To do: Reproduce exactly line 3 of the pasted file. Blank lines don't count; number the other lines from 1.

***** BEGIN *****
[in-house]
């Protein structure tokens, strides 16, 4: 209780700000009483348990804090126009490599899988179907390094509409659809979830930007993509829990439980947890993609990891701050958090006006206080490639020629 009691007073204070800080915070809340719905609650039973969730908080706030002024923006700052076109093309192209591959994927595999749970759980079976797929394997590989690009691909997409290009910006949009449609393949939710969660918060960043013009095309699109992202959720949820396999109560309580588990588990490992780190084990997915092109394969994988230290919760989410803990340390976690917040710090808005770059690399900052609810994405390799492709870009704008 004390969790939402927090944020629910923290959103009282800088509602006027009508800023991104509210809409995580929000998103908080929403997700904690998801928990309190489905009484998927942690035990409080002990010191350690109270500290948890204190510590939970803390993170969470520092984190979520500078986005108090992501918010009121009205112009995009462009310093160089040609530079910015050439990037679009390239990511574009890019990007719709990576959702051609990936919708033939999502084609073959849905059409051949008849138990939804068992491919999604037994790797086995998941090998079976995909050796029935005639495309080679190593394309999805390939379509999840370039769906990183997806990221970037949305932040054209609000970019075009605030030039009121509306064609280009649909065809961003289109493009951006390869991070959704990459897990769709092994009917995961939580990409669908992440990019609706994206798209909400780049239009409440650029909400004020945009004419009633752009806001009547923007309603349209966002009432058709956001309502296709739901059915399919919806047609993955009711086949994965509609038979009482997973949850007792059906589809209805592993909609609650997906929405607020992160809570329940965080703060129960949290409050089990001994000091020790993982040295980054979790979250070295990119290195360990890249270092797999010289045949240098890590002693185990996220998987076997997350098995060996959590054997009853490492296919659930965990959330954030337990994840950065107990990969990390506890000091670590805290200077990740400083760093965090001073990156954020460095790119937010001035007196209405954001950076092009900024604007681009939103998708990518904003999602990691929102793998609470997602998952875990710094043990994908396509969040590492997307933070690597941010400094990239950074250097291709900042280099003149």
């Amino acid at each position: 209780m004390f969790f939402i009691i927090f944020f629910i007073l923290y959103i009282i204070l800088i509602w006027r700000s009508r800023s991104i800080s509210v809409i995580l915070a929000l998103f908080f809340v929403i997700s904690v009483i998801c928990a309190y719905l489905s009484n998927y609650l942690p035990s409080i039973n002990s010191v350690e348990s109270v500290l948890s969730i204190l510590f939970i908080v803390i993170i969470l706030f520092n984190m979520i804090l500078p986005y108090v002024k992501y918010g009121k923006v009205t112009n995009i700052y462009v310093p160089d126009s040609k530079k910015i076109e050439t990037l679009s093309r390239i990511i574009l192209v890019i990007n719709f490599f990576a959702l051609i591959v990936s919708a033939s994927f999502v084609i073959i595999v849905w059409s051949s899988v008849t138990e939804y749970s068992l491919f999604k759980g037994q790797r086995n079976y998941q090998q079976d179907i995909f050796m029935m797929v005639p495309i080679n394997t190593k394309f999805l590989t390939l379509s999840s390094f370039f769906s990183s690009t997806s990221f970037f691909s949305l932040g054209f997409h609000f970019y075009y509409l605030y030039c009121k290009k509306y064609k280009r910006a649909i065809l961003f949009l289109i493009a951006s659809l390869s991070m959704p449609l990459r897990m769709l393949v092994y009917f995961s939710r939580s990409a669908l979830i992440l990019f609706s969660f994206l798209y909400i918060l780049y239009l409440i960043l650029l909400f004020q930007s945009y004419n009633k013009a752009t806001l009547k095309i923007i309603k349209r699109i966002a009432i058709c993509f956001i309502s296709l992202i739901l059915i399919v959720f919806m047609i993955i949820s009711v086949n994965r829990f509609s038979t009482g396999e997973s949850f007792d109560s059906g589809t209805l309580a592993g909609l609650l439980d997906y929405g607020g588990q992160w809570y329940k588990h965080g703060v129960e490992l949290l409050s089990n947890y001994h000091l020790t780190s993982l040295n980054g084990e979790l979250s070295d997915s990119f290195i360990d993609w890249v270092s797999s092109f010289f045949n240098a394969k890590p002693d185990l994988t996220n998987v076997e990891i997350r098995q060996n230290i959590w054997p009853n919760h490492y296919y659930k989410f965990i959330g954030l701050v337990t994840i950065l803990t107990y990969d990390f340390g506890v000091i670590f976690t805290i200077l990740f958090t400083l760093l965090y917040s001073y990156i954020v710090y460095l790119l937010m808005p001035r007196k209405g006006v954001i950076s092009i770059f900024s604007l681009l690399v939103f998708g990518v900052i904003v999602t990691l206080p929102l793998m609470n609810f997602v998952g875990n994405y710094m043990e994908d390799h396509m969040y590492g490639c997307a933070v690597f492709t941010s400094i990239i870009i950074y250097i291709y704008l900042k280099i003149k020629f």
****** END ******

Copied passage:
């Amino acid at each position: 209780m004390f969790f939402i009691i927090f944020f629910i007073l923290y959103i009282i204070l800088i509602w006027r700000s009508r800023s991104i800080s509210v809409i995580l915070a929000l998103f908080f809340v929403i997700s904690v009483i998801c928990a309190y719905l489905s009484n998927y609650l942690p035990s409080i039973n002990s010191v350690e348990s109270v500290l948890s969730i204190l510590f939970i908080v803390i993170i969470l706030f520092n984190m979520i804090l500078p986005y108090v002024k992501y918010g009121k923006v009205t112009n995009i700052y462009v310093p160089d126009s040609k530079k910015i076109e050439t990037l679009s093309r390239i990511i574009l192209v890019i990007n719709f490599f990576a959702l051609i591959v990936s919708a033939s994927f999502v084609i073959i595999v849905w059409s051949s899988v008849t138990e939804y749970s068992l491919f999604k759980g037994q790797r086995n079976y998941q090998q079976d179907i995909f050796m029935m797929v005639p495309i080679n394997t190593k394309f999805l590989t390939l379509s999840s390094f370039f769906s990183s690009t997806s990221f970037f691909s949305l932040g054209f997409h609000f970019y075009y509409l605030y030039c009121k290009k509306y064609k280009r910006a649909i065809l961003f949009l289109i493009a951006s659809l390869s991070m959704p449609l990459r897990m769709l393949v092994y009917f995961s939710r939580s990409a669908l979830i992440l990019f609706s969660f994206l798209y909400i918060l780049y239009l409440i960043l650029l909400f004020q930007s945009y004419n009633k013009a752009t806001l009547k095309i923007i309603k349209r699109i966002a009432i058709c993509f956001i309502s296709l992202i739901l059915i399919v959720f919806m047609i993955i949820s009711v086949n994965r829990f509609s038979t009482g396999e997973s949850f007792d109560s059906g589809t209805l309580a592993g909609l609650l439980d997906y929405g607020g588990q992160w809570y329940k588990h965080g703060v129960e490992l949290l409050s089990n947890y001994h000091l020790t780190s993982l040295n980054g084990e979790l979250s070295d997915s990119f290195i360990d993609w890249v270092s797999s092109f010289f045949n240098a394969k890590p002693d185990l994988t996220n998987v076997e990891i997350r098995q060996n230290i959590w054997p009853n919760h490492y296919y659930k989410f965990i959330g954030l701050v337990t994840i950065l803990t107990y990969d990390f340390g506890v000091i670590f976690t805290i200077l990740f958090t400083l760093l965090y917040s001073y990156i954020v710090y460095l790119l937010m808005p001035r007196k209405g006006v954001i950076s092009i770059f900024s604007l681009l690399v939103f998708g990518v900052i904003v999602t990691l206080p929102l793998m609470n609810f997602v998952g875990n994405y710094m043990e994908d390799h396509m969040y590492g490639c997307a933070v690597f492709t941010s400094i990239i870009i950074y250097i291709y704008l900042k280099i003149k020629f």